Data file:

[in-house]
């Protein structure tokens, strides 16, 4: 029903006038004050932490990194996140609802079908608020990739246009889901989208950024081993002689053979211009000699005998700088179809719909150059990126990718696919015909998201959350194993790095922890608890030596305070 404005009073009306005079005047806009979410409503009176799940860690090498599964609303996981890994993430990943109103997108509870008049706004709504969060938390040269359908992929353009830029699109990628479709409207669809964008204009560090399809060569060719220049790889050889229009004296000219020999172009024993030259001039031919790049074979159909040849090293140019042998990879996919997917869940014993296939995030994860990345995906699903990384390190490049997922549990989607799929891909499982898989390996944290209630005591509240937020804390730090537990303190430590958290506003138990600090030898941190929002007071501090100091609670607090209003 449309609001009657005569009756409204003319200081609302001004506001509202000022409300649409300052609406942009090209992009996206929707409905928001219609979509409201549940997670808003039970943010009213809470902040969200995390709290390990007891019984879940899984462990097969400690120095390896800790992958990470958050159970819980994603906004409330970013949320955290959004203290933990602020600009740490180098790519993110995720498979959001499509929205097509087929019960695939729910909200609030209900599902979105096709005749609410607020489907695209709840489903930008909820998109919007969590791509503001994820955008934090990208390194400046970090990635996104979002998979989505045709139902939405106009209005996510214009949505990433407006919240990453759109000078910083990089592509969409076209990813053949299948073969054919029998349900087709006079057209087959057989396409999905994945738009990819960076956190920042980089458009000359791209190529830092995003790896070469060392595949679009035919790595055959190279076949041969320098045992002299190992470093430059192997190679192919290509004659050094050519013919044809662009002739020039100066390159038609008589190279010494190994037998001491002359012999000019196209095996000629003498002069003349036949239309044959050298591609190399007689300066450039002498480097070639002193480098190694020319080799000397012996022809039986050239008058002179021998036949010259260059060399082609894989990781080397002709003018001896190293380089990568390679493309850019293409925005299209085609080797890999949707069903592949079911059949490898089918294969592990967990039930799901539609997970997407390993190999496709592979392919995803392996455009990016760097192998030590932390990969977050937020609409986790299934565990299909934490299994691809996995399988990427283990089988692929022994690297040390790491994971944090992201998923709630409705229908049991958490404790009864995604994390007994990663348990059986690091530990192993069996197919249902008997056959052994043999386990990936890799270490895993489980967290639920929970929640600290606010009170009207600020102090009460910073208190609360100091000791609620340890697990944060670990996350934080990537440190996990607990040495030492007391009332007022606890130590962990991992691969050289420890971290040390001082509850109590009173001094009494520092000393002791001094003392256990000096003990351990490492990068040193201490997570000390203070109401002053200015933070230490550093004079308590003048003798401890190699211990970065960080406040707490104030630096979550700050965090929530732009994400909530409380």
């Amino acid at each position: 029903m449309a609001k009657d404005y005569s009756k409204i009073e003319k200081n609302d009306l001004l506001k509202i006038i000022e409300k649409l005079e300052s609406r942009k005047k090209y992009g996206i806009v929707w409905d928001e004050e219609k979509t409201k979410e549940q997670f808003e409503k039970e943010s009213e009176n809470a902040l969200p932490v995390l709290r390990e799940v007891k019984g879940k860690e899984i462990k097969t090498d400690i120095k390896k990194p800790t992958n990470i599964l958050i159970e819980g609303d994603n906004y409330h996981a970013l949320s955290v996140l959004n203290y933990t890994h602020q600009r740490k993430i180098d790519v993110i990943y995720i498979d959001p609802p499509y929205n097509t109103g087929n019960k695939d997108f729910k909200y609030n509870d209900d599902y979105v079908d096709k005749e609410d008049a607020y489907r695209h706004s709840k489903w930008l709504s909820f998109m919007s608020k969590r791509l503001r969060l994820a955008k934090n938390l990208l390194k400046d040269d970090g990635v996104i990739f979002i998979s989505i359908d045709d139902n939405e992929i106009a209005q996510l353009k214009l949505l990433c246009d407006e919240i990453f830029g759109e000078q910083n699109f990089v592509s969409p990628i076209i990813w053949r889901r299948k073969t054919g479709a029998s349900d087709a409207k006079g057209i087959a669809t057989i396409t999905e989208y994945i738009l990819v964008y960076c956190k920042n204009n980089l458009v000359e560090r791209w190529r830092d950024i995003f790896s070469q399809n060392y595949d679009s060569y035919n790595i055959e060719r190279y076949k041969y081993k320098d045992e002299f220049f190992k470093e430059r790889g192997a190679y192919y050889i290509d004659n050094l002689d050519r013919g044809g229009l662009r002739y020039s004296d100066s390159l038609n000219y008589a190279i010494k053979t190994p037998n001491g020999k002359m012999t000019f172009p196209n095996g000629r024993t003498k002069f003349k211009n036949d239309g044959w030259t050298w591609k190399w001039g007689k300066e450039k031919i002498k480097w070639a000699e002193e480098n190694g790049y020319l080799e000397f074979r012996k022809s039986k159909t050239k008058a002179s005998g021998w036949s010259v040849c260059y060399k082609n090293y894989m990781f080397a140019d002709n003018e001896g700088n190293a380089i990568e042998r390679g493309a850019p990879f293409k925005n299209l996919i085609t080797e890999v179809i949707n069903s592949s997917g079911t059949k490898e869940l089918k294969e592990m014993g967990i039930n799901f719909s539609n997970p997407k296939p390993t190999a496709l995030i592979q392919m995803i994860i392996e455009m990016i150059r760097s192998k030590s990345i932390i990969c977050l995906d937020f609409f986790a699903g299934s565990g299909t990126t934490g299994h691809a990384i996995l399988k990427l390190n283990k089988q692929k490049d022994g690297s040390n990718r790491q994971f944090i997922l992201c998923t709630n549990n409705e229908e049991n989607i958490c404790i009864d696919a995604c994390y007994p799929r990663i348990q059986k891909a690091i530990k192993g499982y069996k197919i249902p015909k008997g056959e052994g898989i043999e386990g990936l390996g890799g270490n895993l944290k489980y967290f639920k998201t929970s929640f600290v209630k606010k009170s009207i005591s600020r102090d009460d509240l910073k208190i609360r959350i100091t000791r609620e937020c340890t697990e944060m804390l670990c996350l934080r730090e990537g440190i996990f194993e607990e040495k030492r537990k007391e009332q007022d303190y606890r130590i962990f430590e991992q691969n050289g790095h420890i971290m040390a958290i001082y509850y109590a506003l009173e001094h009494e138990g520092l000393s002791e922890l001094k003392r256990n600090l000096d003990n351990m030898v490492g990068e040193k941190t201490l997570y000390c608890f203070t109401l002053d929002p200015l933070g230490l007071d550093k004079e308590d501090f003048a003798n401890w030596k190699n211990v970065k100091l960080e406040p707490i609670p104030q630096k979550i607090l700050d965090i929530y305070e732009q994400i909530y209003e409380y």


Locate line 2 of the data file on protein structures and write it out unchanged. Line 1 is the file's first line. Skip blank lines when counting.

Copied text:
């Protein structure tokens, strides 16, 4: 029903006038004050932490990194996140609802079908608020990739246009889901989208950024081993002689053979211009000699005998700088179809719909150059990126990718696919015909998201959350194993790095922890608890030596305070 404005009073009306005079005047806009979410409503009176799940860690090498599964609303996981890994993430990943109103997108509870008049706004709504969060938390040269359908992929353009830029699109990628479709409207669809964008204009560090399809060569060719220049790889050889229009004296000219020999172009024993030259001039031919790049074979159909040849090293140019042998990879996919997917869940014993296939995030994860990345995906699903990384390190490049997922549990989607799929891909499982898989390996944290209630005591509240937020804390730090537990303190430590958290506003138990600090030898941190929002007071501090100091609670607090209003 449309609001009657005569009756409204003319200081609302001004506001509202000022409300649409300052609406942009090209992009996206929707409905928001219609979509409201549940997670808003039970943010009213809470902040969200995390709290390990007891019984879940899984462990097969400690120095390896800790992958990470958050159970819980994603906004409330970013949320955290959004203290933990602020600009740490180098790519993110995720498979959001499509929205097509087929019960695939729910909200609030209900599902979105096709005749609410607020489907695209709840489903930008909820998109919007969590791509503001994820955008934090990208390194400046970090990635996104979002998979989505045709139902939405106009209005996510214009949505990433407006919240990453759109000078910083990089592509969409076209990813053949299948073969054919029998349900087709006079057209087959057989396409999905994945738009990819960076956190920042980089458009000359791209190529830092995003790896070469060392595949679009035919790595055959190279076949041969320098045992002299190992470093430059192997190679192919290509004659050094050519013919044809662009002739020039100066390159038609008589190279010494190994037998001491002359012999000019196209095996000629003498002069003349036949239309044959050298591609190399007689300066450039002498480097070639002193480098190694020319080799000397012996022809039986050239008058002179021998036949010259260059060399082609894989990781080397002709003018001896190293380089990568390679493309850019293409925005299209085609080797890999949707069903592949079911059949490898089918294969592990967990039930799901539609997970997407390993190999496709592979392919995803392996455009990016760097192998030590932390990969977050937020609409986790299934565990299909934490299994691809996995399988990427283990089988692929022994690297040390790491994971944090992201998923709630409705229908049991958490404790009864995604994390007994990663348990059986690091530990192993069996197919249902008997056959052994043999386990990936890799270490895993489980967290639920929970929640600290606010009170009207600020102090009460910073208190609360100091000791609620340890697990944060670990996350934080990537440190996990607990040495030492007391009332007022606890130590962990991992691969050289420890971290040390001082509850109590009173001094009494520092000393002791001094003392256990000096003990351990490492990068040193201490997570000390203070109401002053200015933070230490550093004079308590003048003798401890190699211990970065960080406040707490104030630096979550700050965090929530732009994400909530409380």